Key points: Make your characters feel real by studying real people. Research (Google maps, pictures, etc.) can help with setting. Also, distill the essence for imaginary settings -- how do places like that work? Ground your fantasy in science for plausibility. Give your readers convincing gnats, then don't try to explain the black boxes. Real characters who react in believable ways help make even ludicrous plots believable. Research can suggest plot hooks and twists that make the plot more real. Baby steps -- start small, then work up to big stuff -- can help writers to create and maintain the illusion of reality.
[Brandon] I'm Brandon.
[Dan] I'm Dan.
[Howard] I'm Howard.
[Aprilynne] And I'm Aprilynne.
[Brandon] We are recording live at the CONduit SF convention with our lovely guest star Aprilynne Pike. Aprilynne, tell us a little bit about yourself.
[Aprilynne] I am an author. I live in Spanish Forks in a very empty house at the moment because my family moved down to Phoenix this morning. In a little while, I'll live in Phoenix, but...
[Brandon] You stayed just for us, right?
[Aprilynne] I did. I stayed just for you. And maybe New York and San Francisco and Portland and Seattle. But you guys mostly. My husband just graduated from law school. Which is really nice because we go to parties and we say, "Hi, we're the Pikes. I'm an author, and he's a lawyer, which means that one of us makes up fantastic tales for a living and the other one writes books." I have three kids...
[Howard] That's good.
[Brandon] Tell us about your book.
[Aprilynne] A little bit about my book. My book is about Laurel who is a 15-year-old girl who discovers she's a fairy and it's nothing like the storybooks say.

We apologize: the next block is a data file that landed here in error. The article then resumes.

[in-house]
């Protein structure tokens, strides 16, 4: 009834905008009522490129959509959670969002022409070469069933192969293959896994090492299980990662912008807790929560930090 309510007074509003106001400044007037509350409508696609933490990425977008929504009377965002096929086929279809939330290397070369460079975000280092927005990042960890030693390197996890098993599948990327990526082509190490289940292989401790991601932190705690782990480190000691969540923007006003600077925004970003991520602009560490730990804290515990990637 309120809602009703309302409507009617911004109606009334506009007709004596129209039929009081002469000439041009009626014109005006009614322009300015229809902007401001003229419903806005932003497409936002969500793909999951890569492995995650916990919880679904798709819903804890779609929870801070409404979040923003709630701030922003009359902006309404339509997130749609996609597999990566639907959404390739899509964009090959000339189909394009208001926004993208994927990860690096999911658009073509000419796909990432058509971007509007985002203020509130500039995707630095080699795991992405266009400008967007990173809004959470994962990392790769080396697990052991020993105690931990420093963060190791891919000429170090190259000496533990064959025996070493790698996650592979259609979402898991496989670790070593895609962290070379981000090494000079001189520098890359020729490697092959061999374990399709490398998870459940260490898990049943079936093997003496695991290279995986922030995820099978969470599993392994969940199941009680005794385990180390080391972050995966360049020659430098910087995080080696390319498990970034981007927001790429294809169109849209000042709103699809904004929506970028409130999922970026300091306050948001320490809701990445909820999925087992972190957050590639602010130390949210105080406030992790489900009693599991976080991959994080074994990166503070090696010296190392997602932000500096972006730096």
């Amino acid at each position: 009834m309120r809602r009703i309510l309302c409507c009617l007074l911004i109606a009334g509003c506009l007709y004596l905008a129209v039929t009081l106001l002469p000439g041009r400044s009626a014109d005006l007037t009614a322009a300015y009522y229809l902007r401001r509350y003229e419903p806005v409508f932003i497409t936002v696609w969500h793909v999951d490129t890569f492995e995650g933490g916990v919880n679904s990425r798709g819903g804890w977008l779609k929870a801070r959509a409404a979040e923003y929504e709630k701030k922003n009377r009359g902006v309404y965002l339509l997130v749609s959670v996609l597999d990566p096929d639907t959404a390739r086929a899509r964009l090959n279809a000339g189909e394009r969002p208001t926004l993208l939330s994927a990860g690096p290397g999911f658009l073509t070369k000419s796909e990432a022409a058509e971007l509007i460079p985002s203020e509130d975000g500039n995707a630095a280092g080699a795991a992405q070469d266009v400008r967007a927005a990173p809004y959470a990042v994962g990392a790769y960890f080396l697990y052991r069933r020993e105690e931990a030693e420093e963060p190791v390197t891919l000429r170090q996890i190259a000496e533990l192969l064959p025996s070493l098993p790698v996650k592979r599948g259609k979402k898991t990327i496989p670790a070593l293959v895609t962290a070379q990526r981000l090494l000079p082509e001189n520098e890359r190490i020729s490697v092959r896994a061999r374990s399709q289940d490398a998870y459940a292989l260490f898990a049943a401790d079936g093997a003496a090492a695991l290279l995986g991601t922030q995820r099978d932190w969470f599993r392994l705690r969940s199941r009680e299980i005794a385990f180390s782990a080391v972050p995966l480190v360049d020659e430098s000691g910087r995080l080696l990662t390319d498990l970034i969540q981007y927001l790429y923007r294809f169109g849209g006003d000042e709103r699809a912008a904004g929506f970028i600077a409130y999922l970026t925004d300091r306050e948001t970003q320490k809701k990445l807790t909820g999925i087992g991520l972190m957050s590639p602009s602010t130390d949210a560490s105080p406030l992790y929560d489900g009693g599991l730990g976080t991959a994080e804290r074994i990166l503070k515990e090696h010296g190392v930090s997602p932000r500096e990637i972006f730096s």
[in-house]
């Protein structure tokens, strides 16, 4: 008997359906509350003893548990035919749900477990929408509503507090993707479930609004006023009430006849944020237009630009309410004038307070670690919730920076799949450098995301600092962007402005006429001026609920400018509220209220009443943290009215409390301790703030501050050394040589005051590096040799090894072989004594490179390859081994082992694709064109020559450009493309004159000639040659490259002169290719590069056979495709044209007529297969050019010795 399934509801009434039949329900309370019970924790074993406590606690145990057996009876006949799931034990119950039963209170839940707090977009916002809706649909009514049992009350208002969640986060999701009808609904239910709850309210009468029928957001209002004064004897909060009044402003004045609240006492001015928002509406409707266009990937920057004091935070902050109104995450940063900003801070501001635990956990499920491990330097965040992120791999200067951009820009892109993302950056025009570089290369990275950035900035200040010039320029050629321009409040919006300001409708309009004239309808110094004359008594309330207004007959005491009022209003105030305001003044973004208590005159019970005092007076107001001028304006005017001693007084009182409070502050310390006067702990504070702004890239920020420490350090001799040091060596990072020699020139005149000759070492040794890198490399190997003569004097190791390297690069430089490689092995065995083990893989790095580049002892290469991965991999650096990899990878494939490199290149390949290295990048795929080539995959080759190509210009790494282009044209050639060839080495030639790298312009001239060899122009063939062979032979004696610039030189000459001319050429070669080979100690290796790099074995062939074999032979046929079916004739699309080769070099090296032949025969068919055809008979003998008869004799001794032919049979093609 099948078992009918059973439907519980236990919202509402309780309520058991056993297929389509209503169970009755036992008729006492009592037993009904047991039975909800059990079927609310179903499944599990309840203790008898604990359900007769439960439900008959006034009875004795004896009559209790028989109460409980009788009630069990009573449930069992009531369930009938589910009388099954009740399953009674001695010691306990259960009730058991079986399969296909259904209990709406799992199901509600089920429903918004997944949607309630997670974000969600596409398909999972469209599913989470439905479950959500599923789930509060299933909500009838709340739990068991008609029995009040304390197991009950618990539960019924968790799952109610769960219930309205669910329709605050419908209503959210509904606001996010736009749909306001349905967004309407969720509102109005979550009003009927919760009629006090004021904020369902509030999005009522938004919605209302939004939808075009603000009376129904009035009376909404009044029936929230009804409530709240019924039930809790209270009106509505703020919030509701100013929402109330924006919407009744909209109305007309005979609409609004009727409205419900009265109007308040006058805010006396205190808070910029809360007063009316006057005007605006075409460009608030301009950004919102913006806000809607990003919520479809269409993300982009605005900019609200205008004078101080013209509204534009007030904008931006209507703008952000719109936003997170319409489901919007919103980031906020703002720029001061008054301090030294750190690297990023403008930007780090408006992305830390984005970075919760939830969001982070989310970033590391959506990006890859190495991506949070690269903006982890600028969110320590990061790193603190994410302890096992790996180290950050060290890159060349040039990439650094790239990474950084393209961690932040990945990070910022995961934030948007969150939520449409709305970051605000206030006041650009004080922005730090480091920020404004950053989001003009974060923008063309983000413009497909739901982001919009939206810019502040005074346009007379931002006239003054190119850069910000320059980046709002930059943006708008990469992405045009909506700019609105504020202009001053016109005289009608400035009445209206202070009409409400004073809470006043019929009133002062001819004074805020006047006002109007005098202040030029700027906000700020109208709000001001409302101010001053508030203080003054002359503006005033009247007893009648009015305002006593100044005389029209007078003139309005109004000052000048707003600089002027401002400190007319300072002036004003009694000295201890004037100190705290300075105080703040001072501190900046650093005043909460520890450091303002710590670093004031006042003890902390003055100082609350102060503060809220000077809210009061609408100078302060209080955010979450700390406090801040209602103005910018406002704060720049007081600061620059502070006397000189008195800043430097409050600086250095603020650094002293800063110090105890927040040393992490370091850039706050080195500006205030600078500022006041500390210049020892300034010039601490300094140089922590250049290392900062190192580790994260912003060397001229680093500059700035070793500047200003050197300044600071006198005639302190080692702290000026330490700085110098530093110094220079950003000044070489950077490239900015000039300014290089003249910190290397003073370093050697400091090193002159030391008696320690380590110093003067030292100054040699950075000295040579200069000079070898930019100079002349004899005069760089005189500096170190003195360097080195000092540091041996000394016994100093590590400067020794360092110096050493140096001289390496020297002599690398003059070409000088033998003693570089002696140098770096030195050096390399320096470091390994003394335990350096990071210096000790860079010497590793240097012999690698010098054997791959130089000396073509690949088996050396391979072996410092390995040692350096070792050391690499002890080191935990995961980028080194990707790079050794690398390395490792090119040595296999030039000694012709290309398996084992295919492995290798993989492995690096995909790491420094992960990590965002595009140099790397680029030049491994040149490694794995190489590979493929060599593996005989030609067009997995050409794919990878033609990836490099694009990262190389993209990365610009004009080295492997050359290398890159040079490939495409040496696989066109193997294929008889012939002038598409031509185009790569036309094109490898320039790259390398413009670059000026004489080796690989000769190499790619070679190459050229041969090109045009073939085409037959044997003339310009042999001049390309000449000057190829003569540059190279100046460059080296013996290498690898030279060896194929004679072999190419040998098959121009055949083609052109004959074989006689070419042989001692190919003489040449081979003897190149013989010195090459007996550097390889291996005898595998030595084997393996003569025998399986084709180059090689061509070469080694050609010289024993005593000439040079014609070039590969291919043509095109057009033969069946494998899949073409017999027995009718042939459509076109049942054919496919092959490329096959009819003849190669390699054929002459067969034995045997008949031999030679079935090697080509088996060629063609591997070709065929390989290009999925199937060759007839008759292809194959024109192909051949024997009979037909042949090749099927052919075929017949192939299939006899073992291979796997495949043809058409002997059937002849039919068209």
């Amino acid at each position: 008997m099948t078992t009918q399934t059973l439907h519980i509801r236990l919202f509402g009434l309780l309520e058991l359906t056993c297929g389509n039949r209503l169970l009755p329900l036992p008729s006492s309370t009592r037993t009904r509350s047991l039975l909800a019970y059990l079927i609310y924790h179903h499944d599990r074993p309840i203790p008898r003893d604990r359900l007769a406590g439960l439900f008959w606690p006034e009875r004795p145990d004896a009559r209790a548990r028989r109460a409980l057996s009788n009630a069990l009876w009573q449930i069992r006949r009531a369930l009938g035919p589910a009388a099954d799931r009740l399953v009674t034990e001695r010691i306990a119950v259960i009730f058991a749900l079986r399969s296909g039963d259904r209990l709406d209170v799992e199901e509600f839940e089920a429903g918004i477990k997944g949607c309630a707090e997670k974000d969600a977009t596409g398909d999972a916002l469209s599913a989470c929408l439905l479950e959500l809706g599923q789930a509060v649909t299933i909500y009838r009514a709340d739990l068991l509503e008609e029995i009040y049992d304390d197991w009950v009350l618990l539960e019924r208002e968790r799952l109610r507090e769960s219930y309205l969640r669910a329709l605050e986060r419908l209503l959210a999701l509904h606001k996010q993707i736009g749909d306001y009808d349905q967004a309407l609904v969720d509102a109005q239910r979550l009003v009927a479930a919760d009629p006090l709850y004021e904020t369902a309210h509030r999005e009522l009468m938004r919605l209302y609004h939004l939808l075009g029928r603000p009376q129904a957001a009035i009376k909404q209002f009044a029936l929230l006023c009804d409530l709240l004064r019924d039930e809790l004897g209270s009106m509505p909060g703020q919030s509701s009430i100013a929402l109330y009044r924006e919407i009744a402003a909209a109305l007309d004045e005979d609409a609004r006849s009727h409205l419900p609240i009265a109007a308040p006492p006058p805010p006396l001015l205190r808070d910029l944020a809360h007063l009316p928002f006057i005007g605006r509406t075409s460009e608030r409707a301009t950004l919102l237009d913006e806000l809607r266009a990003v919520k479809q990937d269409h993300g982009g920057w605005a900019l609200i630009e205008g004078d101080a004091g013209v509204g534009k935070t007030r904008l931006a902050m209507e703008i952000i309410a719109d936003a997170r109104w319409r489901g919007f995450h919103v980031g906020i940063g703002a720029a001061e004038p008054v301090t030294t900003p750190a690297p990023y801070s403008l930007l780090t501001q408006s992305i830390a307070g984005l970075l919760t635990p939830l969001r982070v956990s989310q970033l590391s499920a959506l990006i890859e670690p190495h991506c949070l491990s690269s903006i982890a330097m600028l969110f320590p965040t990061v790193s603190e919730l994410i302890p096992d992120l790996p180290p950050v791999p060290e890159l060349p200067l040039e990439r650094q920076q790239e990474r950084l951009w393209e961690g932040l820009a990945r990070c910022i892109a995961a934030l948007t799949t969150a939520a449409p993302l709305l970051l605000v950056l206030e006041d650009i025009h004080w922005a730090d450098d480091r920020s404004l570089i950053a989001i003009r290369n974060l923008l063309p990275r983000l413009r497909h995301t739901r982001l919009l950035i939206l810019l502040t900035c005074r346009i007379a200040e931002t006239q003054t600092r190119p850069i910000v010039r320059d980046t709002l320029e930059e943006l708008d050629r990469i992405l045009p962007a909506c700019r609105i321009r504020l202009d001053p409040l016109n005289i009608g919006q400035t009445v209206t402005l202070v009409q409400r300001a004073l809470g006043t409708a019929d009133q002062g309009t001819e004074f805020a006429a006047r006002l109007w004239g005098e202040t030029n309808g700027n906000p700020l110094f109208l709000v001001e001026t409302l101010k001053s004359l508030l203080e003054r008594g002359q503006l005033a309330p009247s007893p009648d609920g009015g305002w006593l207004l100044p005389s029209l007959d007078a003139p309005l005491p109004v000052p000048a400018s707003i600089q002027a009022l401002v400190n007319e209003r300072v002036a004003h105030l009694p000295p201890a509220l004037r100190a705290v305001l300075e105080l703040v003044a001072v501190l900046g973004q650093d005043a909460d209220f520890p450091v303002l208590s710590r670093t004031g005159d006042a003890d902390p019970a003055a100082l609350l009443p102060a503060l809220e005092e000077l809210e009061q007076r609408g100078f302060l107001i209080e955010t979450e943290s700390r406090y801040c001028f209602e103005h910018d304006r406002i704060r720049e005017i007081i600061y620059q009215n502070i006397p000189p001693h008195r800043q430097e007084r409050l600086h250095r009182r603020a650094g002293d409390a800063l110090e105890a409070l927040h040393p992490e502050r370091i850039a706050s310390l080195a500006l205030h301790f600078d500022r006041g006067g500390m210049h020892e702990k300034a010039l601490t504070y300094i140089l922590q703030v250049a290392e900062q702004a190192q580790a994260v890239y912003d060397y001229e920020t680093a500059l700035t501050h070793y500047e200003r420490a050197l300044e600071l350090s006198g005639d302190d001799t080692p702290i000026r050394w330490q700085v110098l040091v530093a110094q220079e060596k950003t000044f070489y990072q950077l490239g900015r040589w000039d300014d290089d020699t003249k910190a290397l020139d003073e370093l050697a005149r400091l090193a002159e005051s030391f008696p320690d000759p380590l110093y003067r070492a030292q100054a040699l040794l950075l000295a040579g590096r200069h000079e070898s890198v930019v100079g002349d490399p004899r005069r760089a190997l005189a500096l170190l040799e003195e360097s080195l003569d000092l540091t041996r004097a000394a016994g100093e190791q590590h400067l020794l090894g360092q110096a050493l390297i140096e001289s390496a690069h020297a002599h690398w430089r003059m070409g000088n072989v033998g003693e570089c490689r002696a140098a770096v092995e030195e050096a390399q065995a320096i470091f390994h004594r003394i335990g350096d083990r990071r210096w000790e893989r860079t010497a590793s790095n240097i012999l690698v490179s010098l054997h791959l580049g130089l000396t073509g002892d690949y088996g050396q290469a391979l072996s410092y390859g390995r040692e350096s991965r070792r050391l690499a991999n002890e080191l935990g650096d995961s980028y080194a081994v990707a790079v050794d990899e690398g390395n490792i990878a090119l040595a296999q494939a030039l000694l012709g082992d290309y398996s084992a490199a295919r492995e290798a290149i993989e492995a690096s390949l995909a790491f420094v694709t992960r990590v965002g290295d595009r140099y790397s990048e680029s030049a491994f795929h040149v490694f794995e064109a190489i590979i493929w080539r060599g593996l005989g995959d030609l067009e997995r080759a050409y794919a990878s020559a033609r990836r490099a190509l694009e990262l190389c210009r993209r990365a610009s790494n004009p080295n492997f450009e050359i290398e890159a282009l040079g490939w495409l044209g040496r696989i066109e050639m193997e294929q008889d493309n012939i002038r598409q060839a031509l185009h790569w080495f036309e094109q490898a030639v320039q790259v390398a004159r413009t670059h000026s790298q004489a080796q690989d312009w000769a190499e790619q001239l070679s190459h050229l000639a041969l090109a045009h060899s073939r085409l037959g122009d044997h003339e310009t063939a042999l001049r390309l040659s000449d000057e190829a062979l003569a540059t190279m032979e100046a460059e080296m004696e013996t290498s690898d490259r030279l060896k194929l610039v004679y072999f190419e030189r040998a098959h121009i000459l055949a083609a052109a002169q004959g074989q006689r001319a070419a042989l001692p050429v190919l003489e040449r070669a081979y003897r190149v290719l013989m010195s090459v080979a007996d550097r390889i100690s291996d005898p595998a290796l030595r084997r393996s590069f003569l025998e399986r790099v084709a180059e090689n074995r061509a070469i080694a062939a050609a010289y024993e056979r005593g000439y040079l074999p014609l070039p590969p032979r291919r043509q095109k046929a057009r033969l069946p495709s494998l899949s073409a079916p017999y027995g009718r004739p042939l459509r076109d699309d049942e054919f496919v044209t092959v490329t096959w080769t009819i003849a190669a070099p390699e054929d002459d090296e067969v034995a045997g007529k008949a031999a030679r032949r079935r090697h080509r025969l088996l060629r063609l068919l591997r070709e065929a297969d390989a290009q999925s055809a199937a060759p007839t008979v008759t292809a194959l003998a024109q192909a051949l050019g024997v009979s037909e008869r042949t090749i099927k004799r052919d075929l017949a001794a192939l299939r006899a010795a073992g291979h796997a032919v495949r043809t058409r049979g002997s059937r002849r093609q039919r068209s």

[Brandon] It hit number one on the New York Times list this week.
[Aprilynne] It did. I may have screamed a little. Or a lot.
[Brandon] You may be our first number one New York Times bestseller on the podcast.
[Aprilynne] Yes! I'm famous.
[Brandon] Let's talk about keeping it real. Meaning how do you ground your story in reality, how do you blend the familiar and strange elements? Let's start with characters. We'll start with you, Aprilynne. How do you make your characters feel real?
[Aprilynne] You hang out with teenagers. I have teen characters. I'm not a teenager anymore, but I was, and it wasn't that long ago. I like to hang out with my brother's friends, I steal them. And I try to hang out with teenagers...
[Brandon] Are you really telling the people who listen to go hang out with juveniles...
[Aprilynne] Go hang out with juveniles.
[Brandon] And offer them candy?
[Aprilynne] Yes. Offer them candy.
[Howard] I remember John Scalzi is saying that there might have been legal action involved if he tried that.
[Aprilynne] The safe way to do it is that my husband and I do teach the teenagers in Sunday school.
[Brandon] What about setting? How do you keep it real with your setting?
[Aprilynne] With Google maps. I like Google maps. I have never been to the little city that my book is set in, but I have seen it on Google maps so many times, I have done so much research into the city, it has some really cool landmarks, and I have seen a lot of photos.